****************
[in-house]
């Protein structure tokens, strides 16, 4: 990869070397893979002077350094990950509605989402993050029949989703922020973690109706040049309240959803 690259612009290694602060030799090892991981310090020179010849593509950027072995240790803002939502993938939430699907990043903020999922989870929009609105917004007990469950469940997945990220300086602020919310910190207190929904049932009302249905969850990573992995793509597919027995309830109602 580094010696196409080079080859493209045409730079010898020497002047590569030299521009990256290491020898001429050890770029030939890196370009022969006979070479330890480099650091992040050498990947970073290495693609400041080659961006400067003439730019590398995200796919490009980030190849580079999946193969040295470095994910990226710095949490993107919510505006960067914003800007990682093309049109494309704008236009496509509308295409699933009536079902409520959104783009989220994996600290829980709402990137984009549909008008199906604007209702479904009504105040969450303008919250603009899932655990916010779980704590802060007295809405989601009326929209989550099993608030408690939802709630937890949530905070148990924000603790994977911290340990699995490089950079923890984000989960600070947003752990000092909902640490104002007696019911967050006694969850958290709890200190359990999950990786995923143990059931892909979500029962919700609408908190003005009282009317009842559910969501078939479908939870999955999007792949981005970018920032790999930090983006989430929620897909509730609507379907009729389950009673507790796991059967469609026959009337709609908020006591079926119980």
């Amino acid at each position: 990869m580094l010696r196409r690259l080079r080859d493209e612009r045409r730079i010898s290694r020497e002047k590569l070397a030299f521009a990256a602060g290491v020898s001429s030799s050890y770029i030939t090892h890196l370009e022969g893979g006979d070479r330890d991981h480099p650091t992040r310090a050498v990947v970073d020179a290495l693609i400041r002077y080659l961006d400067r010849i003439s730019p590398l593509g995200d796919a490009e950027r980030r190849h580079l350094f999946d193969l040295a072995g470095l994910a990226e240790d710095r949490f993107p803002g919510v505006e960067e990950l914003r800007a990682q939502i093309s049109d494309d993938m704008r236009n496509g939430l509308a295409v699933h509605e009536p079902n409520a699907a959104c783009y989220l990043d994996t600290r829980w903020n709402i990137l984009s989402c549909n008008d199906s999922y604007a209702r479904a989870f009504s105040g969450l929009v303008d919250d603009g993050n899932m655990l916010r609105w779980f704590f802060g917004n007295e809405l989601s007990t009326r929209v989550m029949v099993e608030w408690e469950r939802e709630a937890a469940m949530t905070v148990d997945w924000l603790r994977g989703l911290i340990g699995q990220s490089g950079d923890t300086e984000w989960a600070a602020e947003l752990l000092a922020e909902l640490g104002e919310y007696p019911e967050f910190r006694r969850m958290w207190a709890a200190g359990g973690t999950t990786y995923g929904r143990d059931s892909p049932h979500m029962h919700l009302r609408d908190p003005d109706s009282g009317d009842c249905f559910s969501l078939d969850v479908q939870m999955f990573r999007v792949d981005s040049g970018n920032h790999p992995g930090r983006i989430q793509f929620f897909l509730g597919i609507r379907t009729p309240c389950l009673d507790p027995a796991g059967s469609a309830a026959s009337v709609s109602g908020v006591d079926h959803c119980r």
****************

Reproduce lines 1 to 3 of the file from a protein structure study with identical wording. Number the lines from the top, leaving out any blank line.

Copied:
[in-house]
């Protein structure tokens, strides 16, 4: 990869070397893979002077350094990950509605989402993050029949989703922020973690109706040049309240959803 690259612009290694602060030799090892991981310090020179010849593509950027072995240790803002939502993938939430699907990043903020999922989870929009609105917004007990469950469940997945990220300086602020919310910190207190929904049932009302249905969850990573992995793509597919027995309830109602 580094010696196409080079080859493209045409730079010898020497002047590569030299521009990256290491020898001429050890770029030939890196370009022969006979070479330890480099650091992040050498990947970073290495693609400041080659961006400067003439730019590398995200796919490009980030190849580079999946193969040295470095994910990226710095949490993107919510505006960067914003800007990682093309049109494309704008236009496509509308295409699933009536079902409520959104783009989220994996600290829980709402990137984009549909008008199906604007209702479904009504105040969450303008919250603009899932655990916010779980704590802060007295809405989601009326929209989550099993608030408690939802709630937890949530905070148990924000603790994977911290340990699995490089950079923890984000989960600070947003752990000092909902640490104002007696019911967050006694969850958290709890200190359990999950990786995923143990059931892909979500029962919700609408908190003005009282009317009842559910969501078939479908939870999955999007792949981005970018920032790999930090983006989430929620897909509730609507379907009729389950009673507790796991059967469609026959009337709609908020006591079926119980």
């Amino acid at each position: 990869m580094l010696r196409r690259l080079r080859d493209e612009r045409r730079i010898s290694r020497e002047k590569l070397a030299f521009a990256a602060g290491v020898s001429s030799s050890y770029i030939t090892h890196l370009e022969g893979g006979d070479r330890d991981h480099p650091t992040r310090a050498v990947v970073d020179a290495l693609i400041r002077y080659l961006d400067r010849i003439s730019p590398l593509g995200d796919a490009e950027r980030r190849h580079l350094f999946d193969l040295a072995g470095l994910a990226e240790d710095r949490f993107p803002g919510v505006e960067e990950l914003r800007a990682q939502i093309s049109d494309d993938m704008r236009n496509g939430l509308a295409v699933h509605e009536p079902n409520a699907a959104c783009y989220l990043d994996t600290r829980w903020n709402i990137l984009s989402c549909n008008d199906s999922y604007a209702r479904a989870f009504s105040g969450l929009v303008d919250d603009g993050n899932m655990l916010r609105w779980f704590f802060g917004n007295e809405l989601s007990t009326r929209v989550m029949v099993e608030w408690e469950r939802e709630a937890a469940m949530t905070v148990d997945w924000l603790r994977g989703l911290i340990g699995q990220s490089g950079d923890t300086e984000w989960a600070a602020e947003l752990l000092a922020e909902l640490g104002e919310y007696p019911e967050f910190r006694r969850m958290w207190a709890a200190g359990g973690t999950t990786y995923g929904r143990d059931s892909p049932h979500m029962h919700l009302r609408d908190p003005d109706s009282g009317d009842c249905f559910s969501l078939d969850v479908q939870m999955f990573r999007v792949d981005s040049g970018n920032h790999p992995g930090r983006i989430q793509f929620f897909l509730g597919i609507r379907t009729p309240c389950l009673d507790p027995a796991g059967s469609a309830a026959s009337v709609s109602g908020v006591d079926h959803c119980r």